In the wake of an IPO, some institutional investors got 400 times or 400 percent return in the last five years. They are dictated by their own terms of confidentiality.
“We are the promoters we own 40 percent and the 60 percent is divided into two kinds of investors — mutual funds who own about 35 percent of the company and 25 percent will be the public at large (small investors). Almost 12,000–14,000 individual investors, young people who are putting money because they believe in the concept of gyms. They are from the IT field in Bengaluru and middle-level finance people from Mumbai,” says, Anant Gawande, Promoter Director and CFO, Talwalkars.
Last year, Talwalkars Better Value Fitness Ltd has raised Rs 107 crore through a qualified institutional placement (QIP). The fund was reportedly utilised for setting up new fitness centres and leisure clubs, acquiring gym chains, and advertising and promotion.
In November last year, Talwalkars picked up 19 percent stake in health and fitness centre discovery site GymTrekker Fitness Pvt Ltd in a bid to expand its online presence. The development came just three months after their announcement of a joint venture with UK-based health and fitness group, David Lloyd Clubs.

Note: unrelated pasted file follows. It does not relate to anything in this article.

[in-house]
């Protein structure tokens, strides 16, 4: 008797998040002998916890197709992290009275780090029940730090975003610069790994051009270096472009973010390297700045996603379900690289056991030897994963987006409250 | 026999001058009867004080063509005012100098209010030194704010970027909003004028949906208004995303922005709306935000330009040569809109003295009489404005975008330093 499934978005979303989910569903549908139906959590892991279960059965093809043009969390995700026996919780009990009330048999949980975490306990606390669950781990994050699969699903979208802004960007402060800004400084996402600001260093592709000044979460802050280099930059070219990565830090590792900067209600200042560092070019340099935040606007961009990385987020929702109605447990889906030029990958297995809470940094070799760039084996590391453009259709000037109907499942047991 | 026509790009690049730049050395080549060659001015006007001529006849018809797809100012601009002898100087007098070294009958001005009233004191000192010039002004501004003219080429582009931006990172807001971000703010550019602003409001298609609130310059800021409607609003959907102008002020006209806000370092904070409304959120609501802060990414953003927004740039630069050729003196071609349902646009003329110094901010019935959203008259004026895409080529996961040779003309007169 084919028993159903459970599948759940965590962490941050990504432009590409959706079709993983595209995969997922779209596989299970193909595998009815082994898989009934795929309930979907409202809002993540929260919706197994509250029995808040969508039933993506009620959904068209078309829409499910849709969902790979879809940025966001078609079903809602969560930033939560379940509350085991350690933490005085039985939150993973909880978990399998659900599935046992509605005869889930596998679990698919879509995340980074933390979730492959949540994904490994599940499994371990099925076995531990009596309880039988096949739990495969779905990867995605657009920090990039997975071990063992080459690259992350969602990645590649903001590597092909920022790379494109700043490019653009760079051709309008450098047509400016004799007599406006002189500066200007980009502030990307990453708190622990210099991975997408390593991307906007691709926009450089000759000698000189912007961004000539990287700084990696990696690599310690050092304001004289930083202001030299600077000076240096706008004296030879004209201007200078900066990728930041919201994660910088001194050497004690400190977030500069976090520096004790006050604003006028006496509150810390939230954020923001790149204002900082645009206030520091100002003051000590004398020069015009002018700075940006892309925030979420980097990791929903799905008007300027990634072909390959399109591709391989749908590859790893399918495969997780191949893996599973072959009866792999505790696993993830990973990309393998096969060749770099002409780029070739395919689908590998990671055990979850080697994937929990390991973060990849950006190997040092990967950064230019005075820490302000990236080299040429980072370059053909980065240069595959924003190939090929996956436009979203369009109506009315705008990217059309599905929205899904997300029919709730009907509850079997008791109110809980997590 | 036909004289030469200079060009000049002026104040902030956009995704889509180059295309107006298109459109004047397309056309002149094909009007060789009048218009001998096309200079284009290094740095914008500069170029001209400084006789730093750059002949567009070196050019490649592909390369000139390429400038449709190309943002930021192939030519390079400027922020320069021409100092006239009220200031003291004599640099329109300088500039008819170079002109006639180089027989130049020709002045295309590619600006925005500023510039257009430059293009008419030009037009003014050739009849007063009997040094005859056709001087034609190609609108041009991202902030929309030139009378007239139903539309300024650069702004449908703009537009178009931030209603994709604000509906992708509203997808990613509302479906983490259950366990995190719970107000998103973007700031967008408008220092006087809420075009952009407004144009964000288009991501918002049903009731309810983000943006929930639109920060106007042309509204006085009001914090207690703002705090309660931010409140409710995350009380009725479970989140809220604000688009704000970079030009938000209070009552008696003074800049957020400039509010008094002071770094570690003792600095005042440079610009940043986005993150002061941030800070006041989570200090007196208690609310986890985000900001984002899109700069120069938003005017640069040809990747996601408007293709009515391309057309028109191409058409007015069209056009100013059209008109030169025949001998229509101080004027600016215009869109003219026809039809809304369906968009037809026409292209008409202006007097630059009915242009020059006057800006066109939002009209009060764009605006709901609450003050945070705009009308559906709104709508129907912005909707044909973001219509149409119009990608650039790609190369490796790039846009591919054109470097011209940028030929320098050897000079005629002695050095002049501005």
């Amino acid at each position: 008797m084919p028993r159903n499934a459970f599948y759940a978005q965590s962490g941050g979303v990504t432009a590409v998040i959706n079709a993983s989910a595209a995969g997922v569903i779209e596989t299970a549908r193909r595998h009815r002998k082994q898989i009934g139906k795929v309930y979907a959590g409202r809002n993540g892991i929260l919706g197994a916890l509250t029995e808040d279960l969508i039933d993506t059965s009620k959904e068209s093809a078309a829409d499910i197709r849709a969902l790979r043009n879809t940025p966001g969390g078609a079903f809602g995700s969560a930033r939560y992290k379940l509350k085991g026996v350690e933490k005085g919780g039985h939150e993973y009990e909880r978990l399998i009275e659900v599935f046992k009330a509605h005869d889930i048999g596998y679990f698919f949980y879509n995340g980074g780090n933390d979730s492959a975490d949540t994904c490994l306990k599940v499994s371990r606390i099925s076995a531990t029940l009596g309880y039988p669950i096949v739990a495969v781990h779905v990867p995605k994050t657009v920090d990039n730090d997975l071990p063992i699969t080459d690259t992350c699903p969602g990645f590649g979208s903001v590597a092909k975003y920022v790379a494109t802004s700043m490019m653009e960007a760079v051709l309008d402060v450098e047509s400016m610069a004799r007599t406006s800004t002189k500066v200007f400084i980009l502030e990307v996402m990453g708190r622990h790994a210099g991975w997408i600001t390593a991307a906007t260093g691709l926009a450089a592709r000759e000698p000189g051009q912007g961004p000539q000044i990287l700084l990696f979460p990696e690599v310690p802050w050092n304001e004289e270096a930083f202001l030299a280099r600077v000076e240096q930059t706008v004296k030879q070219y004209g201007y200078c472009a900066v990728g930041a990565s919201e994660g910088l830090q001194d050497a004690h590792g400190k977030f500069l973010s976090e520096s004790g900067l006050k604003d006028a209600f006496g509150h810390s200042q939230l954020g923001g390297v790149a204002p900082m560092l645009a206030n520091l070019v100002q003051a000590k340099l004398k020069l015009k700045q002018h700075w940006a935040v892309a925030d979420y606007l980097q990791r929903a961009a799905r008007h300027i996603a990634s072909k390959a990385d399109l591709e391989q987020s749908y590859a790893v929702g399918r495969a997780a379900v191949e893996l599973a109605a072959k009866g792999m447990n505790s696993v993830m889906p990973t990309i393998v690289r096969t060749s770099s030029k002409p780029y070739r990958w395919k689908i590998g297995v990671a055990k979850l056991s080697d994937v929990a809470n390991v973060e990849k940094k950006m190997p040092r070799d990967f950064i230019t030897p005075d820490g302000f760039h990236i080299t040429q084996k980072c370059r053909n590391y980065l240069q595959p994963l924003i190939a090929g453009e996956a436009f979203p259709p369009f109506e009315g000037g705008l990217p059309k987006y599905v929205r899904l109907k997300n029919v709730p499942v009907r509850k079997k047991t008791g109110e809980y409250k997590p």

Their operating costs are rent, salary, staff cost, electricity, and a little bit of marketing. Talwalkars’ revenue comes from the gym memberships, which are taken three months, six months, or one year in advance.
“On an average, whatever we invest, we gain 25–30 percent out of that, which is a decent return. If we invest Rs 2.5 crore per gym, we will get a profit of about Rs 50 lakh per gym. We get a lot of demand, in particular, young people who want to become our franchise partners. We have a concept of Hi-Fi which is exactly that and we will continue to propagate that concept,” says Anant.
Talwalkars this year announced its plans to raise Rs 125 crore through non-convertible debentures (NCDs) to fund expansion. In March this year, the company announced that it would be investing Rs 100 crore to open 100 gyms across Sri Lanka in the coming three years.
In a recent development, Talwalkars has announced the inauguration of 20 gyms under the Power World Gyms brand in Bengaluru as part of its expansion strategy. This expansion is a logical continuation of the company’s strategic partnership with Power World Gyms (PWG), Sri Lanka, a company in which it made a significant investment in October 2015.Founded by Talavou Alailima, PWG’S operating model makes high-class fitness facilities in gyms of 3,500–8,000 sqft available at affordable prices.
The wellness industry is valued at Rs 490 billion, dominated by weight loss and beauty treatment services. A Deloitte-IHRSA report indicated that there are 4.8 million fitness seekers across Mumbai, Delhi, and Bengaluru.
Prashant’s advice to the startup fraternity on attaining profitability is: “One needs to have patience and strategic plans and be able to come up with the concept or strategy which is convenient to attain profitability. We cannot come up with something and say ‘I will exit’.”